Posts Tagged ‘ER+’

STRIDE Breast Cancer Study Testing Stimuvax Cancer Vaccine Open at CORT

September 4, 2009

CORT has opened the STRIDE study for first-line treatment of metastatic, hormone-receptor positive breast cancer.  The study will test standard anti-estrogen therapy in combination with a vaccine placebo, versus standard anti-estrogen therapy with the Stimuvax cancer vaccine.  The press release regarding this study is posted below.

For more information about this study, or to schedule appointments for evaluation and treatment of metastatic breast cancer, visit the CORT website at, or call 972-566-5588 and ask to speak with a Patient Care Coordinator or CORT Research Nurse. 

STRIDE Press Announcement:

24 Jun 2009 – Merck KGaA announced the initiation of its global Phase III clinical study of the therapeutic cancer vaccine Stimuvax® (BLP25 liposome vaccine, L-BLP25) in patients with advanced, inoperable breast cancer. The STRIDEa study will determine if Stimuvax can extend progression-free survival in patients treated with hormonal therapy who have hormone receptor-positive, locally advanced, recurrent or metastatic breast cancer. Overall survival, quality of life, tumor response and safety will also be assessed in this study. The STRIDE study will be supervised by an expert Steering Committee and is sponsored by Merck, which is leading the development of Stimuvax.
STRIDE will enroll more than 900 patients with advanced breast cancer at an estimated 180 sites in over 30 countries – within North America, Europe, Asia and Australia; the Principal Investigator is Dr Lawrence Shulman, Chief Medical Officer and Senior Vice President for Medical Affairs, Dana-Farber Cancer Institute, Boston, USA.
Stimuvax is an investigational therapeutic cancer vaccine designed to stimulate the body’s immune system to identify and target cancer cells that express MUC1, an antigen commonly expressed in breast cancer as well as in other common cancer types such as non-small cell lung cancer (NSCLC), multiple myeloma, and colorectal, prostate and ovarian cancers.
The Phase III program for Stimuvax was initiated following results from a randomized Phase IIb study of 171 patients with inoperable stage IIIb NSCLC, in which Stimuvax showed a trend towards extending median overall survival from 13.3 months for patients receiving best supportive care (BSC) to 30.6 months for patients receiving Stimuvax plus BSC. Reported side effects included mild-to-moderate flu-like symptoms, gastrointestinal disturbances and mild injection-site reactions. A further long-term safety analysis in 16 patients receiving prolonged treatment with Stimuvax from 2 to 8.2 years showed the most common treatment-related adverse events were injection-site reactions (ISRs) with no evidence of autoimmune reactions. These data also show that the occurrence of ISRs decreased with long-term therapy (>1 year).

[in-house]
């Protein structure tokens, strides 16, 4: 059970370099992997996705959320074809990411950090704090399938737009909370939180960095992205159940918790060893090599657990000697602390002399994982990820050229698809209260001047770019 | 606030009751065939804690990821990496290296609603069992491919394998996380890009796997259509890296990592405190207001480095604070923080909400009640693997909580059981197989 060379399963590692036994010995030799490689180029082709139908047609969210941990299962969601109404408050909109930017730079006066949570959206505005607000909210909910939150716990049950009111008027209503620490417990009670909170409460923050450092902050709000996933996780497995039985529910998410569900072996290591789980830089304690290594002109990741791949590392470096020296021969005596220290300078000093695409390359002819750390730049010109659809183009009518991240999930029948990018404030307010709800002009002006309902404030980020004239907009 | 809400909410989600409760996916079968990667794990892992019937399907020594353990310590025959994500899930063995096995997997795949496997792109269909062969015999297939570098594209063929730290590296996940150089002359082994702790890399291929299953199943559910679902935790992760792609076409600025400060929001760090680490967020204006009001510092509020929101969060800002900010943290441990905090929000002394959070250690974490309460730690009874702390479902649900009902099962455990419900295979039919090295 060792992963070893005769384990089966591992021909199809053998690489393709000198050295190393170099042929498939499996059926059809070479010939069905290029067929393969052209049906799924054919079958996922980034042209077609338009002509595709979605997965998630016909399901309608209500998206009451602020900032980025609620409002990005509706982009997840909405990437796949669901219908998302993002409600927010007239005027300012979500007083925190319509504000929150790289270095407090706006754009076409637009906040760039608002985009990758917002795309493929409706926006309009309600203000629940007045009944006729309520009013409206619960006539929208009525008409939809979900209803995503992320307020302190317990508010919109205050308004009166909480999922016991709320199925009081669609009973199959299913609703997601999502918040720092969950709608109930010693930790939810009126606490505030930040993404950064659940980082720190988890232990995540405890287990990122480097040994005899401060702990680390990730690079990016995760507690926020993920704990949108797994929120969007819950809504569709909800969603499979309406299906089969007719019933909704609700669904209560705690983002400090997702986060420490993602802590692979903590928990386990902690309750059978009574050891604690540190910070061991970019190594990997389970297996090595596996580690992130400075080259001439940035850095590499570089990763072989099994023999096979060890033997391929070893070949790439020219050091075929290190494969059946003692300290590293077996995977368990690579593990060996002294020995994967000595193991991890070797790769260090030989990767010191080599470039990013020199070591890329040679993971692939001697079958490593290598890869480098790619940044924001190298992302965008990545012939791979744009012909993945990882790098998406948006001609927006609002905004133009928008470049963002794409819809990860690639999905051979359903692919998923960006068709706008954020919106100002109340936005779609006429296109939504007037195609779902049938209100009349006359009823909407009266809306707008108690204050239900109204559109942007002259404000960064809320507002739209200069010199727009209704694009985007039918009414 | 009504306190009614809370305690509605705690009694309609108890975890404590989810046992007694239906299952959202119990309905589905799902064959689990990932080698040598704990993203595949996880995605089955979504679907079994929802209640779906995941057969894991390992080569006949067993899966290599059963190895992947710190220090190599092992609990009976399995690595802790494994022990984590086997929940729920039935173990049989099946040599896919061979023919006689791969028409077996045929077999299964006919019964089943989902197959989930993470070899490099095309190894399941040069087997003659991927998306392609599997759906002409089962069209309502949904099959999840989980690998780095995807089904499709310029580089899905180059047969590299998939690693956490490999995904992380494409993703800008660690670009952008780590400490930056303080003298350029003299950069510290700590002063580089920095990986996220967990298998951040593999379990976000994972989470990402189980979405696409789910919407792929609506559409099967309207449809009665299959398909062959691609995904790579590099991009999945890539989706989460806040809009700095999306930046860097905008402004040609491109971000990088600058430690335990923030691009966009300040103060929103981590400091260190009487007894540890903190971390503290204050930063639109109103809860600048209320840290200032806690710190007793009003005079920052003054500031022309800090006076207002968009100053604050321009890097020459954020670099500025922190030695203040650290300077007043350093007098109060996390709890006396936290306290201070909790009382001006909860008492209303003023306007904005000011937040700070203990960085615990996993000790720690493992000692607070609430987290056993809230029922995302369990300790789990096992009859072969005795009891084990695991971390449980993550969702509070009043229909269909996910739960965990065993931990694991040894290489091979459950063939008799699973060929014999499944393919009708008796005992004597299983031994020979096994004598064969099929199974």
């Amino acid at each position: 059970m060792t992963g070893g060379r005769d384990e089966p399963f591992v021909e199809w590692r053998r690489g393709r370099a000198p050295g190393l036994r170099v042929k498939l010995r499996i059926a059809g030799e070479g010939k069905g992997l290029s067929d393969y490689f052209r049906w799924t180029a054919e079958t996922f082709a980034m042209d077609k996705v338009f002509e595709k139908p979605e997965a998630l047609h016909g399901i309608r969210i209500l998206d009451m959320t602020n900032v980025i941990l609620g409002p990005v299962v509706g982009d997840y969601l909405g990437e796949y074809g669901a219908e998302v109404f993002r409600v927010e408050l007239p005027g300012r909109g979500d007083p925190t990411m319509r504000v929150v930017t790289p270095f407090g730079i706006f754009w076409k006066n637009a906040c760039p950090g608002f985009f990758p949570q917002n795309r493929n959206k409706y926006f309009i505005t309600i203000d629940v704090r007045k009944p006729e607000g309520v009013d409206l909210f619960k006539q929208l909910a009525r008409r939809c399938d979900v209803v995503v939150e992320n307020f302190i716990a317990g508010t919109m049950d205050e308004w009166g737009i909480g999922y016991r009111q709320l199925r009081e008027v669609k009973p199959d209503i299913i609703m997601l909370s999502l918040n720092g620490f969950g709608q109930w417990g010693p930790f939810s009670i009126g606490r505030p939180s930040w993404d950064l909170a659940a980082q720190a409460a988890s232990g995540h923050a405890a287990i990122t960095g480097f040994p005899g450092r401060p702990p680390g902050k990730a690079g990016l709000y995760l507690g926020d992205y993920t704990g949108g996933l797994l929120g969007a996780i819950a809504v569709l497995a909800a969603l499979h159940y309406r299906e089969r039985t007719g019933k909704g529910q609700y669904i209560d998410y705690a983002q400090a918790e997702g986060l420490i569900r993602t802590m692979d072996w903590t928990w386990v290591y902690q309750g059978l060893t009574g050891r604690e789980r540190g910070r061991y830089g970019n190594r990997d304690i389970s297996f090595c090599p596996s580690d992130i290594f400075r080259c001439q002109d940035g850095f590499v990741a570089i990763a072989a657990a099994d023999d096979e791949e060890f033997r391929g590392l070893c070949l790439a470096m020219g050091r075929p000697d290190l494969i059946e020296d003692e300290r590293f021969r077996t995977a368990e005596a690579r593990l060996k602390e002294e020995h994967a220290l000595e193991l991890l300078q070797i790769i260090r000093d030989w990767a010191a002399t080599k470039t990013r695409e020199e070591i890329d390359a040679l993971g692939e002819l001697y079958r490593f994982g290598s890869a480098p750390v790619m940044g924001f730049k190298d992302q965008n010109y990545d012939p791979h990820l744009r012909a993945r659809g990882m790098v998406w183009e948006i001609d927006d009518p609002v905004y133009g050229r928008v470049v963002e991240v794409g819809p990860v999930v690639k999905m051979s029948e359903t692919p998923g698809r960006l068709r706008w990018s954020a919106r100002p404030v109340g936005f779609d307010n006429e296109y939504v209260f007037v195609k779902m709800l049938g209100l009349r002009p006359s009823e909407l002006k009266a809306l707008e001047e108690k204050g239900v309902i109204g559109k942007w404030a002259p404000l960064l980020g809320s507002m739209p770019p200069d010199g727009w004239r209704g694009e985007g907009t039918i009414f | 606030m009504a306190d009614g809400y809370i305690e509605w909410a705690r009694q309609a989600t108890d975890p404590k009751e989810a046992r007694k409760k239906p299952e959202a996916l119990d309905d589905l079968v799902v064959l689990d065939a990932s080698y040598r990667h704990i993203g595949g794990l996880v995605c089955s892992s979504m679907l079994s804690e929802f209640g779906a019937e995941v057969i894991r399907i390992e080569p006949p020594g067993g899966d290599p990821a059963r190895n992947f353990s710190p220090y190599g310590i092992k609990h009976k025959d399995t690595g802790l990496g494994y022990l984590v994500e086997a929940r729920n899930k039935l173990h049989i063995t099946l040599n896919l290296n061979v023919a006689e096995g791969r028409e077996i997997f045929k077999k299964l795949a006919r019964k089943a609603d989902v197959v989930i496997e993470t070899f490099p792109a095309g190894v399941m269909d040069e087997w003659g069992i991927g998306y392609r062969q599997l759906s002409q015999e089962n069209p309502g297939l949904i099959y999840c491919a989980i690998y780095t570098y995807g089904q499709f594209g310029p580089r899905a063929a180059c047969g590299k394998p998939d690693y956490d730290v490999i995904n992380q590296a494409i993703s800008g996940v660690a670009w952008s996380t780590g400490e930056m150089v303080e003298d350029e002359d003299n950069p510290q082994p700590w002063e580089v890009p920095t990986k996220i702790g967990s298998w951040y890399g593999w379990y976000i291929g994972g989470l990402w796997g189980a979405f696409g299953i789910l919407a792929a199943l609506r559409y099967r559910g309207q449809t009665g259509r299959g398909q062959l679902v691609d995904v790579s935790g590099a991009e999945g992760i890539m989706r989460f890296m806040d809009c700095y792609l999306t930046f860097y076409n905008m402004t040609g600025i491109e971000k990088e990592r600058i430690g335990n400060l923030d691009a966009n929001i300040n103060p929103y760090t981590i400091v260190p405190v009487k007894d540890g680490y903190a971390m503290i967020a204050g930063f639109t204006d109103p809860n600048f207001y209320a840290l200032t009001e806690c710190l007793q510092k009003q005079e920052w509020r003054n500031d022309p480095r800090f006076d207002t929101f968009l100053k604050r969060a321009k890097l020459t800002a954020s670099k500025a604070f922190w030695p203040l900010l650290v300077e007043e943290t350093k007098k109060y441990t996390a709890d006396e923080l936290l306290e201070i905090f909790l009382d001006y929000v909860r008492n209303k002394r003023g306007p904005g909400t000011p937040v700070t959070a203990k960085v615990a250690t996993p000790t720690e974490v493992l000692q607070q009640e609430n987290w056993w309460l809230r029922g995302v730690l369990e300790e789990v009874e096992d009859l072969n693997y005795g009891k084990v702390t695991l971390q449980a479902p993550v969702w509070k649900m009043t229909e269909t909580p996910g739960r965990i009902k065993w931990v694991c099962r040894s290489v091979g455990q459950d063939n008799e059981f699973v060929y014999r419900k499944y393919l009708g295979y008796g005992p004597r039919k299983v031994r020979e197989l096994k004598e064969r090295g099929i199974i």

Bisphosphonate (Zoledronic Acid=Zometa) Improves Adjuvant Endocrine Therapy for Pre-menopausal Breast Cancer Patients; Ongoing CORT Study Assesses Bisphosphonates in Adjuvant Therapy in Broader Groups of Patients

June 6, 2008

Here is the ASCO (American Society of Clinical Oncology) News Post regard the Zoledronic Acid (Zometa) study presented at the ASCO 2008 Annual Meeting, demonstrating improved outcomes for pre-menopausal breast cancer patients receiving adjuvant endocrine therapy:

Zoledronic Acid Added to Endocrine Therapy Improves Outcome for Premenopausal Patients with Early Breast Cancer


Zoledronic acid has been found to increase disease-free survival by 36% and relapse-free survival by 35% for premenopausal patients who received adjuvant endocrine therapy for early breast cancer (Abstract LBA4). Michael Gnant, MD, of the Medical University of Vienna, Austria, presented the data on behalf of the Austrian Breast and Colorectal Cancer Study Group (ABCSG) during Sunday’s Plenary Session.

Adjuvant endocrine therapy with ovarian suppression is used as an effective alternative to standard cytotoxic chemotherapy for premenopausal patients with endocrine-responsive breast cancer. ABCSG-12 is the first study to compare endocrine suppression with goserelin plus tamoxifen to goserelin plus an aromatase inhibitor (anastrozole).

Adjuvant bisphosphonate therapy (zoledronic acid) was included in two of the four treatment arms both to mitigate the marked bone loss associated with complete ovarian suppression and to explore whether the antitumor effects demonstrated previously in preclinical and clinical settings might translate into a longer time to disease recurrence and improved survival.

The study was a randomized, open-label, phase III, modified 2×2, four-arm trial of oral tamoxifen and goserelin with or without zoledronic acid compared with oral anastrozole and goserelin with or without zoledronic acid for 3 years.